There's little question that moving away from fossil fuels will protect the environment or that increased renewable energy production in Michigan will help strengthen the state.
But there's much to question about the wisdom of locking a rigid energy policy into the Michigan Constitution. On balance, doing so could hurt the state more than help, so voters should say "no" to Proposal 3.
The amendment would require the state to produce 25 percent of its energy from renewable sources by 2025.
Michigan currently has a statute calling for 10 percent of its energy from renewable sources by 2015, which was approved in 2008. That is low among the 29 states that have renewable portfolio standards in law. But - and this is vital - no other state has mandated that energy companies, municipal utilities and energy cooperatives dramatically change their business models as part of its constitution. Michigan should not become the first.
The constitution was designed with mechanisms for amendment; it is a living document meant to be altered from time to time. The process of initiated ballot proposal was deliberately designed to be arduous.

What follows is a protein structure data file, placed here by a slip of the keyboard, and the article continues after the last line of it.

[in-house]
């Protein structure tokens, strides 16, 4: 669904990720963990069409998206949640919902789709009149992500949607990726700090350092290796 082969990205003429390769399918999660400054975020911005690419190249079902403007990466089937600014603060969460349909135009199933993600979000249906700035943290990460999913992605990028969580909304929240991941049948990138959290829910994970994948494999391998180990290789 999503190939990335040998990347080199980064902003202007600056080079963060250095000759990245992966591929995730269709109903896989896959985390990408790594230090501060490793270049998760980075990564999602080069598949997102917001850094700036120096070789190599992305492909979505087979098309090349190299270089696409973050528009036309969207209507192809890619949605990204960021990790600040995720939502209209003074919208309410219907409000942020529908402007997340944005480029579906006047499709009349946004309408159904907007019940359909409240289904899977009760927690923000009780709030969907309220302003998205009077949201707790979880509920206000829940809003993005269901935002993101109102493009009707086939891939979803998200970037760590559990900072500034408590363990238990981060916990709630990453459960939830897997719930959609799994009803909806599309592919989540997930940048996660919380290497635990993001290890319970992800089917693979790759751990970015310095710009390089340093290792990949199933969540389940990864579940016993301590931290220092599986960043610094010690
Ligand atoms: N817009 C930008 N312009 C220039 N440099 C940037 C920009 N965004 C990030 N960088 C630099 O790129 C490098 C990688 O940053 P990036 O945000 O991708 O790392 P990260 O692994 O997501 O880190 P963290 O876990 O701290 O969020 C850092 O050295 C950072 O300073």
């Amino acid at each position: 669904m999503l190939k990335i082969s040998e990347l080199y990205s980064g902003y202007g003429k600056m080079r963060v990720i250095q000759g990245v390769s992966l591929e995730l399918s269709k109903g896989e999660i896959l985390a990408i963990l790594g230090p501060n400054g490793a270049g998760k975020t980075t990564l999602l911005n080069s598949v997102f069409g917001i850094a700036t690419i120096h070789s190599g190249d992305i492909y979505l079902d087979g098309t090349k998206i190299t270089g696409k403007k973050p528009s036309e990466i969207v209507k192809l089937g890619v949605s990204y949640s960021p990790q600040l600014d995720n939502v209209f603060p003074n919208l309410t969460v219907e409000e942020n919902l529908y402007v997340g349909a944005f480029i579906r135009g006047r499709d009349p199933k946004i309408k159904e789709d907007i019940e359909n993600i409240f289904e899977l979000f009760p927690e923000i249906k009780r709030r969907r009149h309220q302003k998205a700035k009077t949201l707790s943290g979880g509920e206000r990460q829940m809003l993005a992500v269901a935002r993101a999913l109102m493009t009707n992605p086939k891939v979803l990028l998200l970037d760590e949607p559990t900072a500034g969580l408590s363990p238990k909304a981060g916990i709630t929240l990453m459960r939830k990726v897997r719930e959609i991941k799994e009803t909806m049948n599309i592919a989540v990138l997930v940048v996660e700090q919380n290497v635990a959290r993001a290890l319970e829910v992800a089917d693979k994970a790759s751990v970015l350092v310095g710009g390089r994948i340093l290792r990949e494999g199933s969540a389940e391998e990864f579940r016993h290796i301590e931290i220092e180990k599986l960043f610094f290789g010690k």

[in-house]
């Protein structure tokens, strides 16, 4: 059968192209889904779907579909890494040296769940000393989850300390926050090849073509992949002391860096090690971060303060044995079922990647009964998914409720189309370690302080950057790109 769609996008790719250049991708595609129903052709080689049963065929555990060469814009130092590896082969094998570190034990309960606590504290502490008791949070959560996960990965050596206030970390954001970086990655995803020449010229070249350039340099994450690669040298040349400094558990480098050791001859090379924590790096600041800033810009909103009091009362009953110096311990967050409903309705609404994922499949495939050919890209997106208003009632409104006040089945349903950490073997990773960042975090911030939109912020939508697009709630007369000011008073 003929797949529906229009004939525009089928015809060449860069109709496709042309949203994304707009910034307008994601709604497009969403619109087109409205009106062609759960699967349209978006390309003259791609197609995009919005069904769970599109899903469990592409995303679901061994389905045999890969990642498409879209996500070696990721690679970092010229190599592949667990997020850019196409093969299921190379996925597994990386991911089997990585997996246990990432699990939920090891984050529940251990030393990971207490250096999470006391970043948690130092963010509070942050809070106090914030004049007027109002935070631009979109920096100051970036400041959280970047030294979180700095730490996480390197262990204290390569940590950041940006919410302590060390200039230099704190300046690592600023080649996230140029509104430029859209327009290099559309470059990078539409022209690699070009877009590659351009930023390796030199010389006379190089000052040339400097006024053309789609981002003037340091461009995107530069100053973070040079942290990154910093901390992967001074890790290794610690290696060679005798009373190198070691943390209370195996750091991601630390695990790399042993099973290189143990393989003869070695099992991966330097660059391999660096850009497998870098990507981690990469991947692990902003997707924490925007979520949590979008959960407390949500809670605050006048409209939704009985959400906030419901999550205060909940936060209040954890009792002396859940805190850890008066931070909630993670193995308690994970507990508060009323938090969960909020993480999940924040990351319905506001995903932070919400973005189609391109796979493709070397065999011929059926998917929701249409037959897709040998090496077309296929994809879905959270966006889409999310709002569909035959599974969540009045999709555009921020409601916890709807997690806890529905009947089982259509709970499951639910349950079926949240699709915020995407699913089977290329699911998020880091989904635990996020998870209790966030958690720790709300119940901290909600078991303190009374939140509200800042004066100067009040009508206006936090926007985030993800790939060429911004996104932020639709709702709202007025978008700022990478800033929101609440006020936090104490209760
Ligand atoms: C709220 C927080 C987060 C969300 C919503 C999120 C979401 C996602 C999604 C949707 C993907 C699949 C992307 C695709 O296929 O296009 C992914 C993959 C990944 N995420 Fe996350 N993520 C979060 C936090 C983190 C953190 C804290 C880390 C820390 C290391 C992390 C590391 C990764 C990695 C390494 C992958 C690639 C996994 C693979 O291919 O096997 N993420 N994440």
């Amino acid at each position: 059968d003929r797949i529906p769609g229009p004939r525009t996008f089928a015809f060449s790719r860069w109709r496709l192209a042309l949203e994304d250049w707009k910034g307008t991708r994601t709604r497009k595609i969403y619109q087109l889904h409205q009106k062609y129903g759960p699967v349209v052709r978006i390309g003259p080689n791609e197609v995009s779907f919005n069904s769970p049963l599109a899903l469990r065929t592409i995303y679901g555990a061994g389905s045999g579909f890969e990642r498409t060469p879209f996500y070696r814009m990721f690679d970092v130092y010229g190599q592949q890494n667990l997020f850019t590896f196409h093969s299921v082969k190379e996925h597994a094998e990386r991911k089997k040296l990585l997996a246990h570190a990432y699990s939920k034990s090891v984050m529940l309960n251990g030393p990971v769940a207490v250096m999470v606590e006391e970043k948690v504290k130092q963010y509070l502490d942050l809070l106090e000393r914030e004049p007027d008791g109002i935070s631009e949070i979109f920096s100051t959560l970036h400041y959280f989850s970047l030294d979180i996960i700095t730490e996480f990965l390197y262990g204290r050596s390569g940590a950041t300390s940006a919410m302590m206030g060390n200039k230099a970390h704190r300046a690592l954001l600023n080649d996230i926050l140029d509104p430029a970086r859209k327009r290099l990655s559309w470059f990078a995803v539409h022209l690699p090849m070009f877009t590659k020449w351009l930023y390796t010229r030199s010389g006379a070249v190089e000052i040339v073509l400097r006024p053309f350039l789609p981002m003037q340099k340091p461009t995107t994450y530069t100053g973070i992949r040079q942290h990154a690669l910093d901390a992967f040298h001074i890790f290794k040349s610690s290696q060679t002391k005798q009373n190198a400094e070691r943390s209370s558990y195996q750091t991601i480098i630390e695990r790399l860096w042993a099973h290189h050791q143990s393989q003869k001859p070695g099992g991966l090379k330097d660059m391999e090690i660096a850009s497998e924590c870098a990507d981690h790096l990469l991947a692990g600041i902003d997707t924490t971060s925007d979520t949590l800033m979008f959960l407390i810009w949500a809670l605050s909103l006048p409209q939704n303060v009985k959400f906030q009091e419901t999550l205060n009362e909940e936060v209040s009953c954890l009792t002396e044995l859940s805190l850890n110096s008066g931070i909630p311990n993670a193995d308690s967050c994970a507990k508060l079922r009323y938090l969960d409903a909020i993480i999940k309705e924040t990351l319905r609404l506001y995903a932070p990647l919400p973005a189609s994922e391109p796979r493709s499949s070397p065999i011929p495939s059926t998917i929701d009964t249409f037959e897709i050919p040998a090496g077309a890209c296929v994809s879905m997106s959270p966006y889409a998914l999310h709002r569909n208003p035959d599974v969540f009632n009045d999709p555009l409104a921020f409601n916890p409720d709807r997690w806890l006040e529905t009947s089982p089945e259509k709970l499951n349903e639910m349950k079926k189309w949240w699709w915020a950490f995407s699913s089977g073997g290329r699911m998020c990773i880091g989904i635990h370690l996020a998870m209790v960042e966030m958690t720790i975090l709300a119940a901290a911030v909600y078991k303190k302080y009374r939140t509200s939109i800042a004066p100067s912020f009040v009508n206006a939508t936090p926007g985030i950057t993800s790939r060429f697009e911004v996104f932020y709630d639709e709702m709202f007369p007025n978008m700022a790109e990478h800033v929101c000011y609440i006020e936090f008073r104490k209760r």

The state's foundation document should not be changed quickly. As such it is not the best place for matters more appropriately handled in legislation, which can be more easily altered and updated.
The Citizens Research Council's white paper on Prop 3 also raises valid concerns that many of the state's electric cooperatives and municipal utilities won't be able to produce 25 percent renewable energy themselves, forcing them to purchase renewable energy at the mercy of the market place - something that could endanger their financial futures.
Lansing Board of Water & Light has no position on Prop 3. But its board has already approved rate hikes to pay for a new natural gas plant. Despite language to limit rate hikes caused by the renewable requirement, it will add costs.
Another challenge: Michigan doesn't possess natural traits to get best renewable energy results. The Plains are best for wind, the mountainous states for hydropower, the Southwest for solar energy. Michigan can draw energy from all of those options, but it's unlikely to be a top producer in any of them.
That said, Michiganders should push for a more ambitious standard than the state's current 10 percent. But push lawmakers for the higher standard via legislation - not as a constitutional amendment.